With 2.2 million people incarcerated in the United States, our country leads the world in terms of people behind bars. That number includes countless unnecessary jailings that have a detrimental ripple effect on families and communities across the country. What are law enforcement officials doing about it? Until recently, not much. But the tide is starting to turn when it comes to implementing change on state and federal levels regarding the staggering statistics.
Law Enforcement Leaders to Reduce Crime & Incarceration is a new national organization formed to strike the balance between minimizing the number of those unnecessarily in jail and prioritizing support for legislation that keeps crime down.
The organization, which launched Oct. 20, began to meet earlier this year and grew out of the Brennan Center for Justice at New York University School of Law.
“As we started to see the media really talk about [reducing mass incarceration], we realized law enforcement’s voice was missing,” said Nicole Fortier, senior coordinator for the organization.
Seattle Police Chief Kathleen O’Toole, King County Prosecuting Attorney Dan Satterberg and City Attorney Pete Holmes are among the 142 law enforcement officials involved with the new program. All 50 states are represented.
“It seems a few years after Professor Michelle Alexander [author of “The New Jim Crow: Mass Incarceration in the Age of Colorblindness”] sounded the alarm for mass incarceration, more and more organizations are starting to understand that we should not be proud of the fact we are the No. 1 jailer on the planet,” said Holmes. “We need to understand how that happened and how we can undo it. That’s why this group is really timely.”
Holmes expressed the bipartisan effort required to create effective changes, and the importance of the array of experience within the organization, which includes seasoned and new prosecutors and police chiefs of major cities. “Change comes slowly, especially change which has so much money behind it,” Holmes said.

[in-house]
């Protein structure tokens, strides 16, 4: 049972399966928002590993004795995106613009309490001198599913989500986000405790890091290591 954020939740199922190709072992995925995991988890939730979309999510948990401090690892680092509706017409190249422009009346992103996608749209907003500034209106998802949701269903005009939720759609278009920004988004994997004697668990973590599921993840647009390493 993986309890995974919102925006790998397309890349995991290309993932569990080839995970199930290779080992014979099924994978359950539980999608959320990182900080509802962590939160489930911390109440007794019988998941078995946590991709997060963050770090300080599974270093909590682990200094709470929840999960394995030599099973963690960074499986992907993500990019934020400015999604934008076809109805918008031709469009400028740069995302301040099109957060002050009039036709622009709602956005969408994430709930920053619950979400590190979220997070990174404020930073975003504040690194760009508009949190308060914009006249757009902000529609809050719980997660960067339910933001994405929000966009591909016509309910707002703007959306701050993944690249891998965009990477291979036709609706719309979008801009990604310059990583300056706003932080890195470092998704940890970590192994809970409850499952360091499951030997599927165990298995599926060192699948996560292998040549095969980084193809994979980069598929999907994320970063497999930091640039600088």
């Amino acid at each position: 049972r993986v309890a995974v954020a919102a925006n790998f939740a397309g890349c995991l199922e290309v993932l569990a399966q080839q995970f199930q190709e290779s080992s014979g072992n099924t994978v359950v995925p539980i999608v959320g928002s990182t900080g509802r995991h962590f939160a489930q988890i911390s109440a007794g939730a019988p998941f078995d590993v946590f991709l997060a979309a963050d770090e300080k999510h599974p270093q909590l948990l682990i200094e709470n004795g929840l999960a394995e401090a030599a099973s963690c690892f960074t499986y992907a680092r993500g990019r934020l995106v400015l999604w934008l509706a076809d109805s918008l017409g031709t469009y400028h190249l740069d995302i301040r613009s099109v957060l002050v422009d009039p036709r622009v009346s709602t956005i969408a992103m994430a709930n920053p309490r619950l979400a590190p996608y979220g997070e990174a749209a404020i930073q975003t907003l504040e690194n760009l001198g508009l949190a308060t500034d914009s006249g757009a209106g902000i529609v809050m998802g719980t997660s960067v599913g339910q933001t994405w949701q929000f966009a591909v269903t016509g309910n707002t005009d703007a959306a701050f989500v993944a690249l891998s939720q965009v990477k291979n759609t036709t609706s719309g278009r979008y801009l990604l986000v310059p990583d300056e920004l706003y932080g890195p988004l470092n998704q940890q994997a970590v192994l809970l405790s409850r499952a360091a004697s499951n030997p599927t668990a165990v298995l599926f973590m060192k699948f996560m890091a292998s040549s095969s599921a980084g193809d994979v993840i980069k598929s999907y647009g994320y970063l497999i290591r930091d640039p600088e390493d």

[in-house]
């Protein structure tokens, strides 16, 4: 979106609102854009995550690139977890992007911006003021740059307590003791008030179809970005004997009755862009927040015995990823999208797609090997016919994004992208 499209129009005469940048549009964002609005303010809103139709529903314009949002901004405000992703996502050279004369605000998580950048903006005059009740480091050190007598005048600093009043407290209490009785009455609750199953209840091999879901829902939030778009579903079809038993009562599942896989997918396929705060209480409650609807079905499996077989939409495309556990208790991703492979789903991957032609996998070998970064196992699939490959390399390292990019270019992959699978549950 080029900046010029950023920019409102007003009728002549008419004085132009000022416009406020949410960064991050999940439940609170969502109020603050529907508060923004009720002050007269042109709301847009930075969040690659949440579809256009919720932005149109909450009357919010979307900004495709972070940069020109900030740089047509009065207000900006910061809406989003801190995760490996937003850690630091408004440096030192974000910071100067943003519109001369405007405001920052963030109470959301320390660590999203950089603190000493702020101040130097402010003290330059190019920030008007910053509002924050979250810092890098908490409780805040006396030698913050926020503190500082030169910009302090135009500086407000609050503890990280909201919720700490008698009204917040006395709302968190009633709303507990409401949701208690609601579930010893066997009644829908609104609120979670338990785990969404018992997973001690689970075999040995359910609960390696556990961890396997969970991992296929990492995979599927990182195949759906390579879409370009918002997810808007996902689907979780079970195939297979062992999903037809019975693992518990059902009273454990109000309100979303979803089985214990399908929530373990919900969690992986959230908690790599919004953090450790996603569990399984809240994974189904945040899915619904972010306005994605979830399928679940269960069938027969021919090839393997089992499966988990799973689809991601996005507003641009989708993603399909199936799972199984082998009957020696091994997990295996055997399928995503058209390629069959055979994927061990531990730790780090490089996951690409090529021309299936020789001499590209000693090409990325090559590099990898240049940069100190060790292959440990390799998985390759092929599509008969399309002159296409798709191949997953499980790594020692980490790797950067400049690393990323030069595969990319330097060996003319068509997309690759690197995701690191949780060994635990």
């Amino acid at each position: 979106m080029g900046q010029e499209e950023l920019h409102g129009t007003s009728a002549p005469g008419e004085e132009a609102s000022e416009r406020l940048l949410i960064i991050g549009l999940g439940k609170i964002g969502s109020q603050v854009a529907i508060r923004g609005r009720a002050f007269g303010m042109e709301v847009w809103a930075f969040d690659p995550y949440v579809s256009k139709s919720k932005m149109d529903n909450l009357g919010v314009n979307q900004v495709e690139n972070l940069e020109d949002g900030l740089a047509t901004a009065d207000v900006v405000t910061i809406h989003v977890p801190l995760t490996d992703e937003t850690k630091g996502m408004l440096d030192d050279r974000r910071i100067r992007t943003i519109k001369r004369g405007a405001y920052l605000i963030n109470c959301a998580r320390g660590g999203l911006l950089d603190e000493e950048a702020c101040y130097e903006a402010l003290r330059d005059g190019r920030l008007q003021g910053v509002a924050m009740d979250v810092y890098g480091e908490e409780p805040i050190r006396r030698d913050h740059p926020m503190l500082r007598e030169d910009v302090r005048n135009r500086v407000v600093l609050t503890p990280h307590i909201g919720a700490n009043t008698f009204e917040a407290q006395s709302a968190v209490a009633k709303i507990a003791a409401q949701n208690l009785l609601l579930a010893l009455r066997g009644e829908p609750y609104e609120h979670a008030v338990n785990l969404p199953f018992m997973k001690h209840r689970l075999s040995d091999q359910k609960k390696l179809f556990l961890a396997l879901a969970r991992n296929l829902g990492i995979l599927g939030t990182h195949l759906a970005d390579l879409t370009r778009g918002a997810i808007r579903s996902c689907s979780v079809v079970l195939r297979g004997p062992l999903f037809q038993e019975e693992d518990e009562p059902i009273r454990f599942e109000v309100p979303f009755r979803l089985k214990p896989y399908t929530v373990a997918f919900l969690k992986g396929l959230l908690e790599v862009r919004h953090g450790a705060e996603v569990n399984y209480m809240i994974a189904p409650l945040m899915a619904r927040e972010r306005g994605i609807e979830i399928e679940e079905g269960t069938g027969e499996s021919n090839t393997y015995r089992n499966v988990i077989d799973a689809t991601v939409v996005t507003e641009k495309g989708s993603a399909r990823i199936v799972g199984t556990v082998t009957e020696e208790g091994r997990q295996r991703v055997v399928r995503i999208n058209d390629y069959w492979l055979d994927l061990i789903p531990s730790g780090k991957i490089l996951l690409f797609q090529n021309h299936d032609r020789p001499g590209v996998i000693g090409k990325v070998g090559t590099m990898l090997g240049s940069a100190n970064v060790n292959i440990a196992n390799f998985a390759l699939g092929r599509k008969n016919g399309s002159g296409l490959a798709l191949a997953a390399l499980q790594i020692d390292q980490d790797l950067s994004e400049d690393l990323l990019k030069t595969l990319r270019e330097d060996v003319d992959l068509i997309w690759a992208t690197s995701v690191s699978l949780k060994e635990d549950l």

“We have to win over good people who care about their communities but are part of a system that defines certain conduct as criminal,” Holmes said.
The organization highlights four pillars that it has committed to support: increasing alternatives to arrest (for example, mental health treatment); restoring balance to criminal laws; reforming the mandatory minimums (“three strikes, you’re out”); and strengthening ties between communities and law enforcement.
Law Enforcement Assisted Diversion (LEAD) is an example of a local pilot program that can be discussed nationally as one of the many possible solutions. The King County program treats low-level crimes through social services rather than criminal justice channels.
A variety of organizations nationwide have been pushing for change, such as Seattle’s Ending the Prison Industrial Complex (EPIC). “This effort will spark temporary reform,” said Afam Ayika on the Law Enforcement Leaders program. Ayika is involved with a variety of community organizations, including EPIC, and he is a Community Organizer at Real Change.
He added, “What is needed is accountable systemic change fostered by those within the system that proclaim themselves leaders.”
Ayika emphasized “personal and internal institutional reform” is necessary, in conjunction with community-based alternatives and reform at the top to produce essential change.
While there are no plans yet for Law Enforcement Leaders to Reduce Crime & Incarceration to work with community organizations, there’s possible room to work together.
“We’re taking requests and hoping to meet with any groups we can to find common ground,” Fortier said.
The group plans to meet once a year, in addition to a national event; the steering committee will meet quarterly.